Ask the Dentist: Sensitive Teeth - Why does it happen? How can I fix it?

Sensitive Teeth

You or a family member may have just finished dinner and gone to grab an ice block from the freezer. But as you bite into the ice block, you suddenly you feel a sensitive jolt or pain inside the middle of your tooth. What just happened? In this article, Dr Ken wants to help patients understand the follow questions: What are sensitive teeth? Why do teeth get sensitive? What causes teeth to be sensitive? What can I do to manage it? How can I prevent it?

What are sensitive teeth?

Tooth sensitivity is a common name for dentine hypersensitivity or root sensitivity. You may experience it when you feel sensitivity or pain in your teeth from hot, cold, sweet, acidic or sour foods and drinks. It can be as mild as a tingle or as severe as a sharp pain shooting through the inside of your tooth where the nerve is. Sometimes the sensitivity may occur from breathing in cold air or having a toothbrush touching the teeth

Symptoms and triggers of Sensitive Teeth

  • cold foods and beverages

  • hot foods and drinks

  • cold air

  • sweet foods and beverages

  • acidic foods and beverages

  • cold water, especially during routine dental cleanings

  • brushing or flossing teeth

  • mouth rinses

The symptoms may even come and go over time for no obvious reason. They may range from mild to intense.

Is it common to have sensitive teeth?

Tooth sensitivity is very common and it has been estimated that approximately half the population experiences tooth sensitivity. Tooth sensitivity can come and go over time.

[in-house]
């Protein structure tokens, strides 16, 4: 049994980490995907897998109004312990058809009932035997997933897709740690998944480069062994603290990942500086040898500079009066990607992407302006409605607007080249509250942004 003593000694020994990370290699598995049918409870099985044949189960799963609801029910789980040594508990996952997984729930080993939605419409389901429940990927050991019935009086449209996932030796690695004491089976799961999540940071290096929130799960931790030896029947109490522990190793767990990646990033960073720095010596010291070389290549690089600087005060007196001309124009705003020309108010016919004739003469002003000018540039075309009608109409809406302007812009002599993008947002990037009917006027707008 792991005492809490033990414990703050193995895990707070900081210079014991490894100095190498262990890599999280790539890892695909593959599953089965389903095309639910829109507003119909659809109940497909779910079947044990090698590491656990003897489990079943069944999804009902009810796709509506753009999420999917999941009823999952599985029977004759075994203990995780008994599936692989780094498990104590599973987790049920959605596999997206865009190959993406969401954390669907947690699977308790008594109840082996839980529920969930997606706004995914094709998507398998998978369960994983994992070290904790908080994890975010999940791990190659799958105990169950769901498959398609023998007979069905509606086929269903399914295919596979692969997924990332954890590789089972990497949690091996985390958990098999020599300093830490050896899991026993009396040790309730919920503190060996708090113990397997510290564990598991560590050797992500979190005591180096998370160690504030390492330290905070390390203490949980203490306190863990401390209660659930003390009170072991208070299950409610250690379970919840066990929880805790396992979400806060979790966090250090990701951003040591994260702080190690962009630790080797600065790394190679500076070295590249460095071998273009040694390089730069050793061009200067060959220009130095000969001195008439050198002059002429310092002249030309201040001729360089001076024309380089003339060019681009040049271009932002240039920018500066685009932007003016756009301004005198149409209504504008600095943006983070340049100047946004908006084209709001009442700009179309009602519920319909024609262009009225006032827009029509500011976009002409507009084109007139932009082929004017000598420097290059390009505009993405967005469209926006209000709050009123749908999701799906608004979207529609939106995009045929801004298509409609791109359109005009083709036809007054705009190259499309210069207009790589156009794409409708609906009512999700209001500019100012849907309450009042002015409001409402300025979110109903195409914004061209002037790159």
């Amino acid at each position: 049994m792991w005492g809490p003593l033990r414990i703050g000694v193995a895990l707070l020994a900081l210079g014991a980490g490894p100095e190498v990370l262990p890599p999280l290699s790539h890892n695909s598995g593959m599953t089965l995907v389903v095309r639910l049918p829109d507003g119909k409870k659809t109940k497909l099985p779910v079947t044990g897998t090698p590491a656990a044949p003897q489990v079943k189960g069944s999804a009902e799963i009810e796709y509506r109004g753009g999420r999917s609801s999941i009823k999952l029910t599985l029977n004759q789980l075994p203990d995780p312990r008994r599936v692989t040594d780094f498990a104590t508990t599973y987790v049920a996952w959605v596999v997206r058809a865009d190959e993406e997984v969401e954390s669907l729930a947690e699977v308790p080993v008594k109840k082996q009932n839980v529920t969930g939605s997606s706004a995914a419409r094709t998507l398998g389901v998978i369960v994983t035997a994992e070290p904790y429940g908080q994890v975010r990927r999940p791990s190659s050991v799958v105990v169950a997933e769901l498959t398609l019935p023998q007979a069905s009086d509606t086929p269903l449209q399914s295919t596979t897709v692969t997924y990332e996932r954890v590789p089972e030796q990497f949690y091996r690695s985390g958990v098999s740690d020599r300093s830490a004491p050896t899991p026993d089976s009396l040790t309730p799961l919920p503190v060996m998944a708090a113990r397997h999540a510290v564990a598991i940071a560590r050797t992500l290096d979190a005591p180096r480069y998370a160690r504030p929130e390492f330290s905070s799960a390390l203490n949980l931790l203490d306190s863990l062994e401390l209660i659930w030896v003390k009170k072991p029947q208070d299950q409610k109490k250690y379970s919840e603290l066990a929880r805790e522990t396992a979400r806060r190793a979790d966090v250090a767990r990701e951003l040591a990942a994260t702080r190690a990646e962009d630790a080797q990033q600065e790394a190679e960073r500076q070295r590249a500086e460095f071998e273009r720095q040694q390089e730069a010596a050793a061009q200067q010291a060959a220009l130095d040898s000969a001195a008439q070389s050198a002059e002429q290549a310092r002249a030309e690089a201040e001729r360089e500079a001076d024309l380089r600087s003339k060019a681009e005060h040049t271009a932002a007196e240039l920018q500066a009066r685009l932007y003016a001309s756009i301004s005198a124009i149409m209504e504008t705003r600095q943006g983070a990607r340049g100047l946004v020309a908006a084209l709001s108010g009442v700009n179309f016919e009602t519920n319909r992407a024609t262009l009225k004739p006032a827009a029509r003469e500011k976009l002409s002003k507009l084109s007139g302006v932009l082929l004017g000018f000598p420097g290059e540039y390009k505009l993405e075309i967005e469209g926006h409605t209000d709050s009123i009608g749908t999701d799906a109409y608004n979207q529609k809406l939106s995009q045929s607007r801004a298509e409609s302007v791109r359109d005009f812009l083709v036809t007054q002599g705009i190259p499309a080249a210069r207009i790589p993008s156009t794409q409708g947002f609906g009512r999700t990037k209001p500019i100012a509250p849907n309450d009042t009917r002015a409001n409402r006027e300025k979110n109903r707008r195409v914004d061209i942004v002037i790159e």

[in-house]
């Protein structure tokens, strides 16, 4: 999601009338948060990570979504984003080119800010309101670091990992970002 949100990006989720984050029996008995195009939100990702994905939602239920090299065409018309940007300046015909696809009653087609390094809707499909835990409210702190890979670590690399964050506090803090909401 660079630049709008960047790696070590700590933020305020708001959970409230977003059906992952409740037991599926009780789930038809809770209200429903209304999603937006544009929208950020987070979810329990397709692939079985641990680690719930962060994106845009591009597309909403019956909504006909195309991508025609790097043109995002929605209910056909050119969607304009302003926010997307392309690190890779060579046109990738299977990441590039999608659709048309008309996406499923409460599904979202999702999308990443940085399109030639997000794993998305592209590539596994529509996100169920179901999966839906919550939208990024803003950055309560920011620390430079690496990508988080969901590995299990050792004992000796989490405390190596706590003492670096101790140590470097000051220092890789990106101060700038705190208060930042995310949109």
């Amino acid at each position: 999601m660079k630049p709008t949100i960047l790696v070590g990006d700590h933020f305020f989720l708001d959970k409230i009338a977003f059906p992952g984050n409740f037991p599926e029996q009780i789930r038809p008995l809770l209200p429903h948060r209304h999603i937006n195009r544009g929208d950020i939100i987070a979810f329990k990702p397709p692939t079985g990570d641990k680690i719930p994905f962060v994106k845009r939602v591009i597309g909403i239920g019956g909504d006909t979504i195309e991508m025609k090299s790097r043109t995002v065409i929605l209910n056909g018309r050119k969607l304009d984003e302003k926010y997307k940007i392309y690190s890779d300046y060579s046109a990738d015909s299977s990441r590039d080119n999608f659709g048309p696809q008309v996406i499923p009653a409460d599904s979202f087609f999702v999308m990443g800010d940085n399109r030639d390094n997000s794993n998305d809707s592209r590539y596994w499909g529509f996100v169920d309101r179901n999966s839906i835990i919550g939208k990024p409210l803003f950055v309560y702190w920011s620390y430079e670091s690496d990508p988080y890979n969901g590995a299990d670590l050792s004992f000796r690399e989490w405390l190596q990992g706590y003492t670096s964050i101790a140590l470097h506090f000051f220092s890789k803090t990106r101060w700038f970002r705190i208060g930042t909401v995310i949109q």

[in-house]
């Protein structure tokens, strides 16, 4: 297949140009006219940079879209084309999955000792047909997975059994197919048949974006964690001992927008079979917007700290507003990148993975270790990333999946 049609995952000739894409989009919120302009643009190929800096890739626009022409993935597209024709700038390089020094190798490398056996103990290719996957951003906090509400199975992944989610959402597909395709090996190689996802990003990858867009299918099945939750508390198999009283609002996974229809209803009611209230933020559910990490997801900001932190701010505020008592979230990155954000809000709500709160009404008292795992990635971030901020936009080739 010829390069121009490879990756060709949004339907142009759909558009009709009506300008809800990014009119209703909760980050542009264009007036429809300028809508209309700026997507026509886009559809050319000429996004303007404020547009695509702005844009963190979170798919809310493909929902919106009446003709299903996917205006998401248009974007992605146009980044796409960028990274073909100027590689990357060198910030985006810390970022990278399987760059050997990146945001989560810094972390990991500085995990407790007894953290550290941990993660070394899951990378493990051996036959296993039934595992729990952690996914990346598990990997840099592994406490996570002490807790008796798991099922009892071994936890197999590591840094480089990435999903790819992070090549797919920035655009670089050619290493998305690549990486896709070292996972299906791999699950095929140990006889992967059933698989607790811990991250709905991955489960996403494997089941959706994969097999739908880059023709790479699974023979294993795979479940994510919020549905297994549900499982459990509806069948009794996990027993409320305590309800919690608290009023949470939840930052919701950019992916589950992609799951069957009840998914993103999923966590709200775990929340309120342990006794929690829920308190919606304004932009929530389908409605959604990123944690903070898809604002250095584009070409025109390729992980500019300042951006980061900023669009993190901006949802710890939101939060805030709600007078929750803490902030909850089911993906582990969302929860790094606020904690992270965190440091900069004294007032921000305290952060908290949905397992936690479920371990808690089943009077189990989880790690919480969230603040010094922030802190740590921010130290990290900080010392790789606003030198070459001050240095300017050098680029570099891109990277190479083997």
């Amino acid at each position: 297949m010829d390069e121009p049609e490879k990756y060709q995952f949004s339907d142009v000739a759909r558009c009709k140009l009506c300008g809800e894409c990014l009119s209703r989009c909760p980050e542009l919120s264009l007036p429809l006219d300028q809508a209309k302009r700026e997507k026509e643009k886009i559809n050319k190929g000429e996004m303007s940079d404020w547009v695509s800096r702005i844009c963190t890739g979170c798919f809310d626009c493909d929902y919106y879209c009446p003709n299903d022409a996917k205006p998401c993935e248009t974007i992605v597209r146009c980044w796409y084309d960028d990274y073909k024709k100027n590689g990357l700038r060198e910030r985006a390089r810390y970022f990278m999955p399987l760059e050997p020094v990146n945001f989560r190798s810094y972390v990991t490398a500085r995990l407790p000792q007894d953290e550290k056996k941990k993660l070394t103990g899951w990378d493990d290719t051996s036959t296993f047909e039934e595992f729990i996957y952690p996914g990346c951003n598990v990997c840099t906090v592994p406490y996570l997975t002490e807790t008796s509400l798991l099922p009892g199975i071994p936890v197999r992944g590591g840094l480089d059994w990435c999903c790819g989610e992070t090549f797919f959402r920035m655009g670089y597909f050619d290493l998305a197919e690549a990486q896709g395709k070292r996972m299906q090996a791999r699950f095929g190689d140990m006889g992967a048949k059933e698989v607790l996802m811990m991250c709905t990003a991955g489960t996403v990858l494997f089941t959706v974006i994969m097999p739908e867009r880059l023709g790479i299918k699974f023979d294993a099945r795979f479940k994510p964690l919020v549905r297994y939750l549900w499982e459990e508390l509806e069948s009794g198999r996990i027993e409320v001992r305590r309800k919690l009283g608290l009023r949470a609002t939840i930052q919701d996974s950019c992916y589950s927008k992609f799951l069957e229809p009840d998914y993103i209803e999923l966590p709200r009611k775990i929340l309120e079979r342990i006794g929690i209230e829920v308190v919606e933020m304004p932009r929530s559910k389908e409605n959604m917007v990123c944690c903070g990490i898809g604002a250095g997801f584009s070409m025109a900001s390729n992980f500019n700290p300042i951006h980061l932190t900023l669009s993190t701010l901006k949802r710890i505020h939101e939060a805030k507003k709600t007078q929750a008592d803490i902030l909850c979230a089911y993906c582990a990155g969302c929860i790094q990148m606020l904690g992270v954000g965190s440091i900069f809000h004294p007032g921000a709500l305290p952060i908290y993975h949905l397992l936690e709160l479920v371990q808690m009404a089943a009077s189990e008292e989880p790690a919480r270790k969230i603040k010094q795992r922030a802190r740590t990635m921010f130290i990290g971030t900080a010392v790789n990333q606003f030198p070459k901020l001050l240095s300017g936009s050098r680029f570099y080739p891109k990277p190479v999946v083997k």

Why do teeth get sensitive?

Before we move on to explaining the causes for sensitive teeth, we first need to understand that there are different parts to the structure of a tooth

  1. Enamel - the hard layer that covers the top part of a tooth. The enamel is really hard and dense and protects the dentine and pulp from the external environment.

  2. Dentine - this is the layer underneath the enamel and the dentine makes up the majority of the tooth structure. 

  3. Pulp - this is the inside of the tooth that contains the nerve and blood supply

Tooth Anatomy - Normal Tooth

Tooth Anatomy - Normal Tooth

Tooth Anatomy - Dentine Exposure

Tooth Anatomy - Dentine Exposure

Dentine Hypersensitivity

Microscopically, the structure of the dentine is porous meaning that it has microscopic holes in it (dentine tubules) and some of those little holes connect to the inside of the tooth where the nerve is placed. So in the situation where the dentine is exposed (i.e when dentine isn’t covered by the enamel, gums or the bone) you may feel sensitivity from hot and cold foods and drinks, sweet or sour foods and drinks, cold air, or even brushing on the exposed dentine. This is called Dentine Hypersensitivity.

However it is important to note that not all people who have exposed dentine on their teeth will experience sensitivity, and you don’t need a lot of exposed dentine to experience really sensitive teeth.

Dentine Hypersensitivity - Exposed Dentine

Dentine Hypersensitivity - Exposed Dentine

What causes teeth to be sensitive?

This is the section we want you all to read and understand well because it can prevent further sensitivity on your teeth. Sensitive teeth can be caused by the following dental problems:

Soft Toothbrush
Acidic Foods and Drinks
  • Problem: Worn tooth enamel from using a hard toothbrush or using too much force while brushing the teeth.

  • Solution: Always use a soft bristled toothbrush and always treat brushing along the gums like you’re massaging them. You’re not scrubbing the BBQ or a pot when you’re brushing the gum line. Be gentle. Dr Ken recommends the Systema Toothbrush and you can read his blog article (Ask the Dentist: What toothbrush do dentists recommend? to find out why). For people who find it hard to control the force of their brushing, consider purchasing an electric toothbrush with a pressure sensor that warns you if you’re pressing too hard.